Studying at Queen’s with a Disability
Charlie shares his experience of studying at Queen's with a visual impairment and offers some advice for how to make sure you're getting the support you need to succeed.
Studying with a disability can be a stressful task – and I’m speaking from experience! I have a visual impairment, and when I was at school, I did not always have equal access to education compared to my sighted peers.
During this time of my life, I would never have considered going to university if my access to education hadn’t vastly improved in the way that it did. However, whatever your previous educational circumstances, you should never be made to feel limited by your disability.
Does That Include Me?
The term “disability” varies widely, encompassing wheelchair users, people with sight or hearing impairments, as well as people with epilepsy or mental health conditions – basically anything which hinders your full access to day-to-day activities – however minor you consider your disability to be, it is probably still worth having a chat with Queen’s Disability Services before you start, and noting it on your UCAS application.
Open Days are a Good Judge
When I was looking at different universities’ open days, I would always consult the appropriate Disability Services team, to get a feel for the adaptations that they would be able to offer me and the attitude of the staff towards my disability.
At nowhere did I receive as positive a reception as I did when I went to the Queen’s open days. I went to two: The first, my father and I were welcomed in where an advisor took the time to talk through with us my options and ways that they could help me.
At my second, I went alone and had contacted the university in advance, who happily organised me a student guide throughout the open day, and had put all relevant materials into accessible formats for me.
Even with my job application to work for Queen’s in various student guide roles, I have been accommodated for accordingly, without being made to feel different in any way.
Adaptations academically can vary greatly at university depending on your disability – from needing accessible lecture venues to advanced copies of lecture materials in accessible formats, and adapted time requirements in exams – the university will provide you with any reasonable request, to help you access your education in an equal way. If you encounter any problems throughout the year, I have always found lecturers very supportive to deal with any issues that arise internally, and you can always take advice from the Queen's Disability Services in their offices, by e-mail, or any other way that works for you.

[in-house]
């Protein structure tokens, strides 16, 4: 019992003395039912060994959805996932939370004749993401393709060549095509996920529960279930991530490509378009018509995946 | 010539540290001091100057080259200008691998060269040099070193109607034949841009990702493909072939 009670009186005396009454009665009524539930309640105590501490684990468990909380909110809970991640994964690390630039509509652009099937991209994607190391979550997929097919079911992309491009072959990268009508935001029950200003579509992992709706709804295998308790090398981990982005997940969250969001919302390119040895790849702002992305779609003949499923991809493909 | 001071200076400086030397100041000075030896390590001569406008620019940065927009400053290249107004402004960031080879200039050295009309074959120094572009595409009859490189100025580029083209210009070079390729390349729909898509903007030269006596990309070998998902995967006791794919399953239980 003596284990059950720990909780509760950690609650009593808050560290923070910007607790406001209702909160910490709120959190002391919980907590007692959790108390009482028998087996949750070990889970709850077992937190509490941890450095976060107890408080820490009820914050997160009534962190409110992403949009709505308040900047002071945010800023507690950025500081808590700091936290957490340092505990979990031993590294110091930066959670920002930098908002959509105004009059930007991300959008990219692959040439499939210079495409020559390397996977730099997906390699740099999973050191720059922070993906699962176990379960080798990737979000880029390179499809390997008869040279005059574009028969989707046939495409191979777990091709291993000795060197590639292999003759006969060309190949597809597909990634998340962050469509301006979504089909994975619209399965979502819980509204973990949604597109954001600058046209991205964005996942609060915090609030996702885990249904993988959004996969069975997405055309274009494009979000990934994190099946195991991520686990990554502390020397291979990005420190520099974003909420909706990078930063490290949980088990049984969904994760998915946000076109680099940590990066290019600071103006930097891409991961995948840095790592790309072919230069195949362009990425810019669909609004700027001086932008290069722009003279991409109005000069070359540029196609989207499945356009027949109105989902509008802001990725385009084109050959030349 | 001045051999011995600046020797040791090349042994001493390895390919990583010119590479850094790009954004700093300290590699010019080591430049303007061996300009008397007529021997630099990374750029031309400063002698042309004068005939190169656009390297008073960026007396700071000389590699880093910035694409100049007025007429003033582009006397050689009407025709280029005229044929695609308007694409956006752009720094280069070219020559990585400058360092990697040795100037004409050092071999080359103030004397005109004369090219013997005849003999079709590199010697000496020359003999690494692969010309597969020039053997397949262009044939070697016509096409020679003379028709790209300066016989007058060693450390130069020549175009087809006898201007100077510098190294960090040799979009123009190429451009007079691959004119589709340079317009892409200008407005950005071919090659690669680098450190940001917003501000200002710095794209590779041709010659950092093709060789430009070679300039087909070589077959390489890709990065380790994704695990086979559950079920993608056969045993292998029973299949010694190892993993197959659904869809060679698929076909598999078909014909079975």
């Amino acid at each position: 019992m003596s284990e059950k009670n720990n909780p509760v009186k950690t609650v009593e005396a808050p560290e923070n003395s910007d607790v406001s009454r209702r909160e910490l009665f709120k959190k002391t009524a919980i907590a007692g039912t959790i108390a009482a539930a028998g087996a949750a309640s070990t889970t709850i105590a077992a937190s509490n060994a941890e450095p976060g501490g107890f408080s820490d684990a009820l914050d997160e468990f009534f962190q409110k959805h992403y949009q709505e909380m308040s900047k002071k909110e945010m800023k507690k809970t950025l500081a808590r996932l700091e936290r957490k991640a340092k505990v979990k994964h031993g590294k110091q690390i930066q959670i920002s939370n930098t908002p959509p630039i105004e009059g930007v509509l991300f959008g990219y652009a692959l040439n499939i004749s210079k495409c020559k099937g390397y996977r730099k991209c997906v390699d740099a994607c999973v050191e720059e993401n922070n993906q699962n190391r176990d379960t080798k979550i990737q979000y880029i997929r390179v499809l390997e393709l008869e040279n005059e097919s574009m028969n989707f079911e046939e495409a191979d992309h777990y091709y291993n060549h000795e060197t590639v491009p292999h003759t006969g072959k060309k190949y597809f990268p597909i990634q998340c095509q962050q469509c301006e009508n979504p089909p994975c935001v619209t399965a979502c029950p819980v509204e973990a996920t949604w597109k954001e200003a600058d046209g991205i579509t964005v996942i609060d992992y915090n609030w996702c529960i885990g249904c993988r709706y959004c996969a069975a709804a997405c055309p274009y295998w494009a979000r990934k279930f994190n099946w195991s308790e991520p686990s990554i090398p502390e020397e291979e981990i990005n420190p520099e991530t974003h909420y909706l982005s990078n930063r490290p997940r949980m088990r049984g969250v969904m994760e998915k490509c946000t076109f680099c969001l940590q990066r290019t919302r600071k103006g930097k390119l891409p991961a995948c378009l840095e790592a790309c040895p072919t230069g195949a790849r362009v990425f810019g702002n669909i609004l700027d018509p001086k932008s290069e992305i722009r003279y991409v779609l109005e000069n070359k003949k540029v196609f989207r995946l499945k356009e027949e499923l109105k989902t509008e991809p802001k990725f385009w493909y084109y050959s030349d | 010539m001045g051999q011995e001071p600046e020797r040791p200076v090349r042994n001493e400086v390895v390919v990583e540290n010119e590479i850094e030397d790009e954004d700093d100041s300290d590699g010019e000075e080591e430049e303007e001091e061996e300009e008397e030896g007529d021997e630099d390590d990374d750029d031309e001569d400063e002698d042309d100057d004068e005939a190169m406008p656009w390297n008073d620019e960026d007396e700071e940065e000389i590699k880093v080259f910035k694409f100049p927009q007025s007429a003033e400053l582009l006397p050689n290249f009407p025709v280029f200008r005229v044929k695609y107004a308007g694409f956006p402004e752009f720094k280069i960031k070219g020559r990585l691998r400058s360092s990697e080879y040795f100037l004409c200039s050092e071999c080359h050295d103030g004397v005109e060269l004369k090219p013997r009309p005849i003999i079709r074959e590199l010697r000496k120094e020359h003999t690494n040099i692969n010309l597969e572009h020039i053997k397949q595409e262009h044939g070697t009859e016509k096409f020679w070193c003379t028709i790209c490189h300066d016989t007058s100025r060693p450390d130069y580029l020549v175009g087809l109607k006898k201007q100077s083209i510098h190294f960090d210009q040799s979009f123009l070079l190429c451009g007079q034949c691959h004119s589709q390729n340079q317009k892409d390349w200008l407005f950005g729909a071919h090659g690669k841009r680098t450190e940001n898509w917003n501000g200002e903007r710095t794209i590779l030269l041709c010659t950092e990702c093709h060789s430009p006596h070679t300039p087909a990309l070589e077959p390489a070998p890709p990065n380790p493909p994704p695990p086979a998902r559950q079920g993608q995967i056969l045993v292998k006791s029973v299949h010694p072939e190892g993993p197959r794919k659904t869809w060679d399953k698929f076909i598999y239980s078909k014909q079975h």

Disabled Student Allowances (DSAs)
If you’re a student from the UK, you are entitled to DSAs, which can take many forms, depending on your disability, for example: With my visual impairment, I was granted a specialist camera which I use to scan-in books and other literature to my laptop (which is paid-for partially with a student contribution), and, once scanned, can magnify and/or speak aloud writing on the screen.
However, the entitlements vary greatly depending on your needs and whether you’re from Northern Ireland, England, Wales or Scotland – so be sure to check!
You will be asked to attend a Needs Assessment. This can be in a centre close to home, a centre in Belfast, or a centre close to your current place of study. The Needs Assessment will identify what adaptations have previously worked for you, what you may need going forward, as well as suggesting any equipment and contacting the relevant bodies to process funding requests etc… - thus taking some of the burdens off of yourself.
Well… That was a lot of information! But what I want to finally end by saying is that, whatever your disability, you can study at Queen’s, and that there are many support mechanisms available to help you to do so.
For more guidance on the wide variety of disability services available at Queen's, click here.